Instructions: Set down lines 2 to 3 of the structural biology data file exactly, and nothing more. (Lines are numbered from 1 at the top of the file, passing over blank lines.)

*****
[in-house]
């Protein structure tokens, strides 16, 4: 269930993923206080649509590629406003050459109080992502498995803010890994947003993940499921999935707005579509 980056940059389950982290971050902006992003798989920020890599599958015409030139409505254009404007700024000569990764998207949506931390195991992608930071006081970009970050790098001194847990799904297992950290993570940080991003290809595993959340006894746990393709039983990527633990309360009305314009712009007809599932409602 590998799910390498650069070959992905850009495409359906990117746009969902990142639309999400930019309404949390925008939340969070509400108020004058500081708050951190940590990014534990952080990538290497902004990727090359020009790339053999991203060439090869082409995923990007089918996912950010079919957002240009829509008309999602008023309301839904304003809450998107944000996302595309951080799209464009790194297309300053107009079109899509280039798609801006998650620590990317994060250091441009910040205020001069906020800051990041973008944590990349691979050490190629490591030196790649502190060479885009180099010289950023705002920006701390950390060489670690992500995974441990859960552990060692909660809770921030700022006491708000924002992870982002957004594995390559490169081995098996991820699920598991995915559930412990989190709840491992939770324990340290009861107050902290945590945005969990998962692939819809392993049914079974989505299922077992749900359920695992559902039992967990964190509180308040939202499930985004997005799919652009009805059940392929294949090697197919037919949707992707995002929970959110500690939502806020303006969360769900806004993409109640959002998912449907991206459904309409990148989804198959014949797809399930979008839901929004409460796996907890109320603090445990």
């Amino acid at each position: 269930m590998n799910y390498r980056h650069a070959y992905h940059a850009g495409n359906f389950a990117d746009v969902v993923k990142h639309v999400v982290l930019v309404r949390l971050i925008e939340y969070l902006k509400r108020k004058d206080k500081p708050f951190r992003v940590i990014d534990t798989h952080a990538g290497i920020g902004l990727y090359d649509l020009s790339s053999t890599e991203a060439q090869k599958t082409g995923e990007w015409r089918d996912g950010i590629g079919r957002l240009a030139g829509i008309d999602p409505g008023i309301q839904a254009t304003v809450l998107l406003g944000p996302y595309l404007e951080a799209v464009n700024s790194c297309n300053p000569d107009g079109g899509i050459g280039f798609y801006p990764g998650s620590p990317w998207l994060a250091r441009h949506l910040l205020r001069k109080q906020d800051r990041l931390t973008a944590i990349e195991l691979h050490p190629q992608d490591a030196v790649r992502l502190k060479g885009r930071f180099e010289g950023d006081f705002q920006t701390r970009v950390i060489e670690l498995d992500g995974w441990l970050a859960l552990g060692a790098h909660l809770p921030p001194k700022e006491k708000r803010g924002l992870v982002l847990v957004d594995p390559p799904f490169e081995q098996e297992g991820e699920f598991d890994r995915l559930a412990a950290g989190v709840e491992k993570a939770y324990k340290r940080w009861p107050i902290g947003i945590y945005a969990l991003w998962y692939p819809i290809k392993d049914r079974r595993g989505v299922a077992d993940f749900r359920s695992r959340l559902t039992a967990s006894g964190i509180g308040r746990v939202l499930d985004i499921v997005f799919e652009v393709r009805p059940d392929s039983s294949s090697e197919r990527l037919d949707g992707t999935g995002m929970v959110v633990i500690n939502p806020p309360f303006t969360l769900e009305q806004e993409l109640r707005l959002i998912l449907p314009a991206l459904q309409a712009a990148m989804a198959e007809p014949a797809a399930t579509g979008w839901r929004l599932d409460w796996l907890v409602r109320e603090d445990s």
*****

């Protein structure tokens, strides 16, 4: 269930993923206080649509590629406003050459109080992502498995803010890994947003993940499921999935707005579509 980056940059389950982290971050902006992003798989920020890599599958015409030139409505254009404007700024000569990764998207949506931390195991992608930071006081970009970050790098001194847990799904297992950290993570940080991003290809595993959340006894746990393709039983990527633990309360009305314009712009007809599932409602 590998799910390498650069070959992905850009495409359906990117746009969902990142639309999400930019309404949390925008939340969070509400108020004058500081708050951190940590990014534990952080990538290497902004990727090359020009790339053999991203060439090869082409995923990007089918996912950010079919957002240009829509008309999602008023309301839904304003809450998107944000996302595309951080799209464009790194297309300053107009079109899509280039798609801006998650620590990317994060250091441009910040205020001069906020800051990041973008944590990349691979050490190629490591030196790649502190060479885009180099010289950023705002920006701390950390060489670690992500995974441990859960552990060692909660809770921030700022006491708000924002992870982002957004594995390559490169081995098996991820699920598991995915559930412990989190709840491992939770324990340290009861107050902290945590945005969990998962692939819809392993049914079974989505299922077992749900359920695992559902039992967990964190509180308040939202499930985004997005799919652009009805059940392929294949090697197919037919949707992707995002929970959110500690939502806020303006969360769900806004993409109640959002998912449907991206459904309409990148989804198959014949797809399930979008839901929004409460796996907890109320603090445990």
């Amino acid at each position: 269930m590998n799910y390498r980056h650069a070959y992905h940059a850009g495409n359906f389950a990117d746009v969902v993923k990142h639309v999400v982290l930019v309404r949390l971050i925008e939340y969070l902006k509400r108020k004058d206080k500081p708050f951190r992003v940590i990014d534990t798989h952080a990538g290497i920020g902004l990727y090359d649509l020009s790339s053999t890599e991203a060439q090869k599958t082409g995923e990007w015409r089918d996912g950010i590629g079919r957002l240009a030139g829509i008309d999602p409505g008023i309301q839904a254009t304003v809450l998107l406003g944000p996302y595309l404007e951080a799209v464009n700024s790194c297309n300053p000569d107009g079109g899509i050459g280039f798609y801006p990764g998650s620590p990317w998207l994060a250091r441009h949506l910040l205020r001069k109080q906020d800051r990041l931390t973008a944590i990349e195991l691979h050490p190629q992608d490591a030196v790649r992502l502190k060479g885009r930071f180099e010289g950023d006081f705002q920006t701390r970009v950390i060489e670690l498995d992500g995974w441990l970050a859960l552990g060692a790098h909660l809770p921030p001194k700022e006491k708000r803010g924002l992870v982002l847990v957004d594995p390559p799904f490169e081995q098996e297992g991820e699920f598991d890994r995915l559930a412990a950290g989190v709840e491992k993570a939770y324990k340290r940080w009861p107050i902290g947003i945590y945005a969990l991003w998962y692939p819809i290809k392993d049914r079974r595993g989505v299922a077992d993940f749900r359920s695992r959340l559902t039992a967990s006894g964190i509180g308040r746990v939202l499930d985004i499921v997005f799919e652009v393709r009805p059940d392929s039983s294949s090697e197919r990527l037919d949707g992707t999935g995002m929970v959110v633990i500690n939502p806020p309360f303006t969360l769900e009305q806004e993409l109640r707005l959002i998912l449907p314009a991206l459904q309409a712009a990148m989804a198959e007809p014949a797809a399930t579509g979008w839901r929004l599932d409460w796996l907890v409602r109320e603090d445990s």